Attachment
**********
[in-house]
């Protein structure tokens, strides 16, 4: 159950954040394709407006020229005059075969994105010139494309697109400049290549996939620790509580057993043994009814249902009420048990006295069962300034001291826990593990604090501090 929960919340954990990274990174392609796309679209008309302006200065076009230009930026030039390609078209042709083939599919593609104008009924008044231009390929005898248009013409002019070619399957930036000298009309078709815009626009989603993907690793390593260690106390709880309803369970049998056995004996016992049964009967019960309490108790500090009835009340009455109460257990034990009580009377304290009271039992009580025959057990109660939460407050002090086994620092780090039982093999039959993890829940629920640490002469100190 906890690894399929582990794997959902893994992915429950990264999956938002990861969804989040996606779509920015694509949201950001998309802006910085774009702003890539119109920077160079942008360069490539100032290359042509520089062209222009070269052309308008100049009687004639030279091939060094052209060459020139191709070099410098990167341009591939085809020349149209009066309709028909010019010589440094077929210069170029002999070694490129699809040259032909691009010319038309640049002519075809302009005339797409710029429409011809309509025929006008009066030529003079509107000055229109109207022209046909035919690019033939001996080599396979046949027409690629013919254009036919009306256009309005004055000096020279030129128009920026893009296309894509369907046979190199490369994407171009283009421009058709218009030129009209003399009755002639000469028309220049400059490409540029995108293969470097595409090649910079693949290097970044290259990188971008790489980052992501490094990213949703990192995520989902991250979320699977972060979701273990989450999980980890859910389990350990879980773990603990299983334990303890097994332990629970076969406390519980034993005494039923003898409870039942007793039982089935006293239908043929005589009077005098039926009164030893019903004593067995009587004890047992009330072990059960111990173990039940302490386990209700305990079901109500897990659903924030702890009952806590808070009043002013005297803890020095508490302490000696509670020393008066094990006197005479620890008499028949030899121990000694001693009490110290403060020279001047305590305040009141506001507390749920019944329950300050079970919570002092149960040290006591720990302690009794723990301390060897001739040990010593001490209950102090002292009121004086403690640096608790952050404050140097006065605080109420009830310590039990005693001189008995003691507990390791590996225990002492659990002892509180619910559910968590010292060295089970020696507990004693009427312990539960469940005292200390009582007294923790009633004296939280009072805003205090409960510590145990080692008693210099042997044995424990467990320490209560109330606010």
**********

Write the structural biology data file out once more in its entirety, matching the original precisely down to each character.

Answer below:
[in-house]
């Protein structure tokens, strides 16, 4: 159950954040394709407006020229005059075969994105010139494309697109400049290549996939620790509580057993043994009814249902009420048990006295069962300034001291826990593990604090501090 929960919340954990990274990174392609796309679209008309302006200065076009230009930026030039390609078209042709083939599919593609104008009924008044231009390929005898248009013409002019070619399957930036000298009309078709815009626009989603993907690793390593260690106390709880309803369970049998056995004996016992049964009967019960309490108790500090009835009340009455109460257990034990009580009377304290009271039992009580025959057990109660939460407050002090086994620092780090039982093999039959993890829940629920640490002469100190 906890690894399929582990794997959902893994992915429950990264999956938002990861969804989040996606779509920015694509949201950001998309802006910085774009702003890539119109920077160079942008360069490539100032290359042509520089062209222009070269052309308008100049009687004639030279091939060094052209060459020139191709070099410098990167341009591939085809020349149209009066309709028909010019010589440094077929210069170029002999070694490129699809040259032909691009010319038309640049002519075809302009005339797409710029429409011809309509025929006008009066030529003079509107000055229109109207022209046909035919690019033939001996080599396979046949027409690629013919254009036919009306256009309005004055000096020279030129128009920026893009296309894509369907046979190199490369994407171009283009421009058709218009030129009209003399009755002639000469028309220049400059490409540029995108293969470097595409090649910079693949290097970044290259990188971008790489980052992501490094990213949703990192995520989902991250979320699977972060979701273990989450999980980890859910389990350990879980773990603990299983334990303890097994332990629970076969406390519980034993005494039923003898409870039942007793039982089935006293239908043929005589009077005098039926009164030893019903004593067995009587004890047992009330072990059960111990173990039940302490386990209700305990079901109500897990659903924030702890009952806590808070009043002013005297803890020095508490302490000696509670020393008066094990006197005479620890008499028949030899121990000694001693009490110290403060020279001047305590305040009141506001507390749920019944329950300050079970919570002092149960040290006591720990302690009794723990301390060897001739040990010593001490209950102090002292009121004086403690640096608790952050404050140097006065605080109420009830310590039990005693001189008995003691507990390791590996225990002492659990002892509180619910559910968590010292060295089970020696507990004693009427312990539960469940005292200390009582007294923790009633004296939280009072805003205090409960510590145990080692008693210099042997044995424990467990320490209560109330606010």